Another embodiment, corresponding to a 14 key configuration, is shown in FIG. 2(b), where the conventional letter keys "a", "s", "d", "f", "r", "c", "j", "u", "n", "i", "k", ", ", "l" and ";" are redefined as shown. The keys range from having a single letter, to as many as 8 letters for a single key. This embodiment preferably places a vowel with a consonant rather than a consonant with a consonant. Vowels and consonants are usually not interchangeable in a given sequence of letters which are arranged to form a word and two consonants, so that the configuration results in a fewer incidence of words having the same code. In addition, the most commonly used letters are provided a separate key that is easy to reach. Likewise, the least-used letters, or letters having little duplication of the same code, are grouped on a single key that is generally not as conveniently positioned.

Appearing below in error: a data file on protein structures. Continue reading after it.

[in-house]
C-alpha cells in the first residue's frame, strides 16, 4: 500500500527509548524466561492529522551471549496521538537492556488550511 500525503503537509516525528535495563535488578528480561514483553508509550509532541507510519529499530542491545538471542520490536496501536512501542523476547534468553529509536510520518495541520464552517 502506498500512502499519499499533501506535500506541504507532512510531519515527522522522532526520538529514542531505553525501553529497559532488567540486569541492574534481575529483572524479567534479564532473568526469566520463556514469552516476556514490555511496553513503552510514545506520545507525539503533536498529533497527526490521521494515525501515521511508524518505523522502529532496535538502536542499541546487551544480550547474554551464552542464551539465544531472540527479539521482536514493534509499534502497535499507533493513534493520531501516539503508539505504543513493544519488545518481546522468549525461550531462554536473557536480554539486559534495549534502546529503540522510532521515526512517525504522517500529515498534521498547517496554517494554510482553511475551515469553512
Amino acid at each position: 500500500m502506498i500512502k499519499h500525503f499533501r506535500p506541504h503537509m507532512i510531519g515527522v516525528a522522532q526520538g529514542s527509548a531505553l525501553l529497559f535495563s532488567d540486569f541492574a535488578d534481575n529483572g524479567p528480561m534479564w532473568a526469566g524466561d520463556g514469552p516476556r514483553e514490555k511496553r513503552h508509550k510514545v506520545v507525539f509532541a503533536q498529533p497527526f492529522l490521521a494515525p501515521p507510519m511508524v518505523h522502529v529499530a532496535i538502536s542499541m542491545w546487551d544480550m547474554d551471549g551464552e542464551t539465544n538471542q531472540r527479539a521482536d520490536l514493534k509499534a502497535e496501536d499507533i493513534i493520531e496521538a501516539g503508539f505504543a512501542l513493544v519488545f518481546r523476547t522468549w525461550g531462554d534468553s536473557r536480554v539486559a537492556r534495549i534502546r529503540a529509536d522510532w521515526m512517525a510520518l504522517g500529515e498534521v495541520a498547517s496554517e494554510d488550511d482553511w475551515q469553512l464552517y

FIG. 3 shows one example of a specially designed keyboard 50 corresponding to a two-handed 6-key configuration. Keyboard 50 generally comprises alphabetic or letter character keys 52 and function keys 54. Letter character keys 52 are provided in the middle row of keyboard 50, while function keys 54 are provided along the top and bottom portions 56, 58, respectively, of keyboard 50. In addition, a cursor controller 55 and select button 57 are provided along the top portion 56 of keyboard 50. Keyboard 50 may be arranged in any manner suitable to other keyboards, such as the keys being aligned in an arcuate shape. Keyboard 50 interfaces with the word processing computer 10 in a conventional manner (not shown).